Posts Tagged ‘integrity’


   

     Earlier today, I had an unusual and rather in-depth conversation with a good friend of mine about sex.  We talked about everything from the obvious basics to the more sophisticated habits, rituals and desires of our fellow men and women, musing over the roots of their various tastes and beliefs.  Many hours later, I again wound up engaged in yet another sex-based discussion with a different friend entirely.  This talk centered more around sexual orientation rather than the act itself, but still, today’s sexual theme was not lost on me, and it made me wonder at the sudden prominence of the subject of sex.  After all, despite what it may sound like right now, I don’t usually sit around and discuss the various forms of human intimacy with everyone I know.   I don’t even know what inspired the topic in either case, but it got me thinking of how dominant of a force sex really is in our lives, and how important it is in writing.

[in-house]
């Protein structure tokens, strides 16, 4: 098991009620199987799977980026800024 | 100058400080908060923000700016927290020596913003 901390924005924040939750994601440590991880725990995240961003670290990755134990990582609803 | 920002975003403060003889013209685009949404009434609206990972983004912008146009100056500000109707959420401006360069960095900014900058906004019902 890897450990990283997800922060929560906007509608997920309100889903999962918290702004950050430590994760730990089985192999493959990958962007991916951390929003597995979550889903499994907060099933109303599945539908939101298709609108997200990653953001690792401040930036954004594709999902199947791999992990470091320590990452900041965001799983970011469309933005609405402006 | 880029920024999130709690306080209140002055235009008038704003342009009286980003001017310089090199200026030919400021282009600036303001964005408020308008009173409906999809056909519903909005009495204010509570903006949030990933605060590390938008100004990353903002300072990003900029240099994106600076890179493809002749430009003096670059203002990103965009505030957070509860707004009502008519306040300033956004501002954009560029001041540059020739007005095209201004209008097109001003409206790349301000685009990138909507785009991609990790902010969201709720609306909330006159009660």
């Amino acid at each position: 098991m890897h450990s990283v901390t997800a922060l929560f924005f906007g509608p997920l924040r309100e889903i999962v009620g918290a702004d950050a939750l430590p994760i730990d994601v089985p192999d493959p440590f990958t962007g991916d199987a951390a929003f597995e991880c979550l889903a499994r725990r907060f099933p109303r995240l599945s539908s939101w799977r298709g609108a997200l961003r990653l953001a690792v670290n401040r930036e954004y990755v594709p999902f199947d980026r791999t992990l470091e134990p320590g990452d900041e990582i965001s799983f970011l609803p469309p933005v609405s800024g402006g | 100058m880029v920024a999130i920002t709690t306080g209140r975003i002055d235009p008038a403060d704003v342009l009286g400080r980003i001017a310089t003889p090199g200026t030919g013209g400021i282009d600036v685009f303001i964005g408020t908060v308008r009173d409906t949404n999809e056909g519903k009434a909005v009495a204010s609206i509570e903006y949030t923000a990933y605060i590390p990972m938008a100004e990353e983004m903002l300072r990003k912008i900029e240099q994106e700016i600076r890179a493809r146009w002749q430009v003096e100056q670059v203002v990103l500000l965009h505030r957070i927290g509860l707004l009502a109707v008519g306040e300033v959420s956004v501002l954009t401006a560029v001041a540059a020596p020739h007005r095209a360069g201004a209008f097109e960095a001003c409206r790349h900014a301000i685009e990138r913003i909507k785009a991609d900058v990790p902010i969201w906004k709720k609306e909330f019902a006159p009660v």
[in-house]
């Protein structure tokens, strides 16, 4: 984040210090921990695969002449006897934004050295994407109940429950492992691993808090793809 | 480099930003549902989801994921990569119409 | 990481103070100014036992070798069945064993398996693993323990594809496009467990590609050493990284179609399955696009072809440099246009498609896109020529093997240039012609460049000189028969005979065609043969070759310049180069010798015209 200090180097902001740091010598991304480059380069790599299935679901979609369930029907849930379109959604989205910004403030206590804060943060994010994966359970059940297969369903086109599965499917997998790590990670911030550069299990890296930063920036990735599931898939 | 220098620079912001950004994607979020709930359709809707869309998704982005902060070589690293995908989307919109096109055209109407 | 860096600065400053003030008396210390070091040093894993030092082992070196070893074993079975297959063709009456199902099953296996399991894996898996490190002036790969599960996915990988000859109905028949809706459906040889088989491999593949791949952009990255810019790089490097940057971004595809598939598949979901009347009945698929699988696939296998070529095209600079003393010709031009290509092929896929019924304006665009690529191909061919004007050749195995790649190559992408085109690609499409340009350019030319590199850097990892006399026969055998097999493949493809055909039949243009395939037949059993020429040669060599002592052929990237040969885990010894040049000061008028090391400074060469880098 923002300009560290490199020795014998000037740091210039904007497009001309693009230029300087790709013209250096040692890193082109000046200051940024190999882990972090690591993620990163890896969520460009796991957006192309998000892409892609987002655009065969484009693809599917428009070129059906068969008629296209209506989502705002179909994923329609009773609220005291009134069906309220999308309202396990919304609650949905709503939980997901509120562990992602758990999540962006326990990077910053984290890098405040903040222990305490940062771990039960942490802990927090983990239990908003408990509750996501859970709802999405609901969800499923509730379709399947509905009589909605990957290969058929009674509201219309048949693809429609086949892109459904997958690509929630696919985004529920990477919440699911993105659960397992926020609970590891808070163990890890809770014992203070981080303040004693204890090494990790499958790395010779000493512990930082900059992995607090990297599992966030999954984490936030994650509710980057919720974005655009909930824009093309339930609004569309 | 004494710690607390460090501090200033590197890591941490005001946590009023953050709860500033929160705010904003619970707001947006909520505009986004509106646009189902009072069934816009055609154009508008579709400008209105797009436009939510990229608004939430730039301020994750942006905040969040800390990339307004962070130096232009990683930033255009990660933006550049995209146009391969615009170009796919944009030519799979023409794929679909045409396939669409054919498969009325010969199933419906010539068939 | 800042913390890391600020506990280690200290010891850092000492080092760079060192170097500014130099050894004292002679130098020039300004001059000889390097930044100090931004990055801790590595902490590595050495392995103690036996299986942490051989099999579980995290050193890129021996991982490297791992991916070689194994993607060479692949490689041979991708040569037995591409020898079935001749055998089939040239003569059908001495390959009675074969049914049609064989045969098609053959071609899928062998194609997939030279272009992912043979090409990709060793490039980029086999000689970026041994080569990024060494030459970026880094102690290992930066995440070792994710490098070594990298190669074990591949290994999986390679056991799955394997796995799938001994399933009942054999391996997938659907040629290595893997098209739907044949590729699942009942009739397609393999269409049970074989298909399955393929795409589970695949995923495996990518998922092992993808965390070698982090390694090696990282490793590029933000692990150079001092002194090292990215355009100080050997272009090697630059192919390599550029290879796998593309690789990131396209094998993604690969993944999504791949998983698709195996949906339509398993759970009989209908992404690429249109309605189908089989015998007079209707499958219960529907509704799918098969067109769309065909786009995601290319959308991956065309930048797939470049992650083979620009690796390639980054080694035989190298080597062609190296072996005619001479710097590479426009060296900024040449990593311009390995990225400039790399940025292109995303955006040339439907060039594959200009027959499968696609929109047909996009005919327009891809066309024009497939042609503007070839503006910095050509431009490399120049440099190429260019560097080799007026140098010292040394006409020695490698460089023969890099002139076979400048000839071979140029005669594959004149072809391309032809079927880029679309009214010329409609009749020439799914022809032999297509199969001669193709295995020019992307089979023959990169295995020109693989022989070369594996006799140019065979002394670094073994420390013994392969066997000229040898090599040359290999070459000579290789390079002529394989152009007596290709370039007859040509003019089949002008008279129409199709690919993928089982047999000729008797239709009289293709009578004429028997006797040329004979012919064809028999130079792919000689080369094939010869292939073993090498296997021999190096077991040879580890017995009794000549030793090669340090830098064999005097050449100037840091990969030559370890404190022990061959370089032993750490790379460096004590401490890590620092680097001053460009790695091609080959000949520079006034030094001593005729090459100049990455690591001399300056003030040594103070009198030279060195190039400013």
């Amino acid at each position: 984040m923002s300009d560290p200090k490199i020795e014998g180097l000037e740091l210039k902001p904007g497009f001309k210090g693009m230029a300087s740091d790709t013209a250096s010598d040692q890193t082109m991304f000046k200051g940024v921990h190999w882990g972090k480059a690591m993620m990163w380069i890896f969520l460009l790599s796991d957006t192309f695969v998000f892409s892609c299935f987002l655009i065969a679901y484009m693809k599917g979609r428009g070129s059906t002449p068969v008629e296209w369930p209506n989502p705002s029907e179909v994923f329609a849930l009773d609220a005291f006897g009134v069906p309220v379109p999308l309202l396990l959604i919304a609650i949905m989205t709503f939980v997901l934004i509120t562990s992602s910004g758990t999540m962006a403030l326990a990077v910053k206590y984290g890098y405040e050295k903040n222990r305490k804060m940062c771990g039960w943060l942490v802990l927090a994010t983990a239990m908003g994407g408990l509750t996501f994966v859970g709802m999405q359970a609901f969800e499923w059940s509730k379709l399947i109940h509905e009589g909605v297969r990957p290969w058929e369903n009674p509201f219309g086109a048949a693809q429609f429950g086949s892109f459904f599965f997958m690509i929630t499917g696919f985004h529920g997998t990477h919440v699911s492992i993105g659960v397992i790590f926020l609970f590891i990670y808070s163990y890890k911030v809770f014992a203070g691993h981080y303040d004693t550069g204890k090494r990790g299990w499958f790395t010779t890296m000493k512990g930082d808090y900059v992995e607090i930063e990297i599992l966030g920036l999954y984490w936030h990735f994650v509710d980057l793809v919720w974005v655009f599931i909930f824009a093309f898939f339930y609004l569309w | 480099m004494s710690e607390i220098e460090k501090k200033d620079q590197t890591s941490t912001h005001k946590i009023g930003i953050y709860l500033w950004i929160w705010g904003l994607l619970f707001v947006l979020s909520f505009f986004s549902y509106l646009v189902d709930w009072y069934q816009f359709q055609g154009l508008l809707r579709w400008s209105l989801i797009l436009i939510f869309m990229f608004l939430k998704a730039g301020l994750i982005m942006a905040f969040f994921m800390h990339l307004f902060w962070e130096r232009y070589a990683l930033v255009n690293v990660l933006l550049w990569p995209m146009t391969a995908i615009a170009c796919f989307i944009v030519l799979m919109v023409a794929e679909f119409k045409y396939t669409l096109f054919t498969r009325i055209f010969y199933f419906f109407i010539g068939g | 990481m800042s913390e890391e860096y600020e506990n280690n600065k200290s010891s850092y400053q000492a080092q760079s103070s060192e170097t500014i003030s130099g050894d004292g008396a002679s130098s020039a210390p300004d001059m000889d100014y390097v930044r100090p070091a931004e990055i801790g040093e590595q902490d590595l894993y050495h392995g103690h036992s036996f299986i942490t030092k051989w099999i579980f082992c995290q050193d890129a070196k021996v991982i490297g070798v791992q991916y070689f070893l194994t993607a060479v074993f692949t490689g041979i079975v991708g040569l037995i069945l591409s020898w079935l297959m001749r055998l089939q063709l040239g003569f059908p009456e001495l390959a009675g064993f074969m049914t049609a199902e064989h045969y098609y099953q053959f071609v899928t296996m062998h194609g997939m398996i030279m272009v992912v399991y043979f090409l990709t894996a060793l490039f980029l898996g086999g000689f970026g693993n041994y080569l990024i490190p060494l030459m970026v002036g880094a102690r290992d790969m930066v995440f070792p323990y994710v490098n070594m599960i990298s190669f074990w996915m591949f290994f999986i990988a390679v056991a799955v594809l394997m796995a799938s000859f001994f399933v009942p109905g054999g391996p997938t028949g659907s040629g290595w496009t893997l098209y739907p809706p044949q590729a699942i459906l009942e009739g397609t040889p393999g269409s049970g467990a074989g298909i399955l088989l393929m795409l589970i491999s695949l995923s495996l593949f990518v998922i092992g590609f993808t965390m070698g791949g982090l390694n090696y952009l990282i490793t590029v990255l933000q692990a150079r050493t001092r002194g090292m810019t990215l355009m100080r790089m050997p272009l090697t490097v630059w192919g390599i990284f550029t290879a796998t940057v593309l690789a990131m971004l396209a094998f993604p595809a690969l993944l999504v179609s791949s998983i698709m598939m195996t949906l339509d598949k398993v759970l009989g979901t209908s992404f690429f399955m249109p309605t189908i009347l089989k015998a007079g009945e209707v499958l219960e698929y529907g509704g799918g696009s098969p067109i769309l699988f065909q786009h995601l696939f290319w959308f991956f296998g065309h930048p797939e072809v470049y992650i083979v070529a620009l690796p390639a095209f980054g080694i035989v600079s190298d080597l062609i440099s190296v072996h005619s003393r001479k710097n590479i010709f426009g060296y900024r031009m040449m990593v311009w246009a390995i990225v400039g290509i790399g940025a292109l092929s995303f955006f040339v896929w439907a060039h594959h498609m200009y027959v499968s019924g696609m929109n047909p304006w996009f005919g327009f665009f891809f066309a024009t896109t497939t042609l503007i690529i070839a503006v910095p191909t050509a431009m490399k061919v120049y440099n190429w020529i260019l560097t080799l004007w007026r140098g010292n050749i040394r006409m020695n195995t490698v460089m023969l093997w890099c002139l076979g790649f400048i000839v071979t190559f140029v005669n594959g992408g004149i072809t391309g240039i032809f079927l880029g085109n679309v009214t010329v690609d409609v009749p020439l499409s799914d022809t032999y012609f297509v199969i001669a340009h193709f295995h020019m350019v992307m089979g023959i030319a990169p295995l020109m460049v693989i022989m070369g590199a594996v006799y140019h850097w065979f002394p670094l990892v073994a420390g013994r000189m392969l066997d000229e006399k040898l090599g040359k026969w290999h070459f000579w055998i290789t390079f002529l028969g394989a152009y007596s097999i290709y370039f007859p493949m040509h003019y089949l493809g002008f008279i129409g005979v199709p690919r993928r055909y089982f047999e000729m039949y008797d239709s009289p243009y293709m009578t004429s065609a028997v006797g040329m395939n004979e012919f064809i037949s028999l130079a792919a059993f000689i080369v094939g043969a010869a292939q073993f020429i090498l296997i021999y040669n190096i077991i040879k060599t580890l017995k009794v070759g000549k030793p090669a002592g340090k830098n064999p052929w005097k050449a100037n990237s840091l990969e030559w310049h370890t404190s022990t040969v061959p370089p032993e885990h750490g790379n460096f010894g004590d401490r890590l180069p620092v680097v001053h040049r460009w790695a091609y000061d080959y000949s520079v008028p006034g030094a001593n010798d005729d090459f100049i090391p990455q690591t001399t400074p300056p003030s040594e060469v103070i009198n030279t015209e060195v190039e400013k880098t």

For all the years I’ve been writing, sex has never been one of my subjects until recently (except a little erotic poetry, of course).  I wasn’t avoiding the topic really, it’s just that until I began the book I’m working on now, there was never a place for sex.  I’ve been pretty diligent about incorporating all the other factors that make characters feel more human, such as bathing, brushing their teeth, changing their clothes and getting an occassional night’s sleep, but it never occurred to me that perhaps fictional people like having sex, too.  Until now.

     In the book I’m currently working on, it’s as if all the sex-starved characters of fiction’s past are exacting their revenge on me.  In this story, I don’t think a chapter has gone by that someone wasn’t getting skins, knocking boots, doing the horizontal hokey pokey, or at least getting well felt up.  The particularly challenging thing is, in this book, no one is having conventional sex.  The main character is a perverse, sexually deviant murderer, so most of the time, the sex isn’t even consensual, making this especially foreign territory for me.  But I’m learning.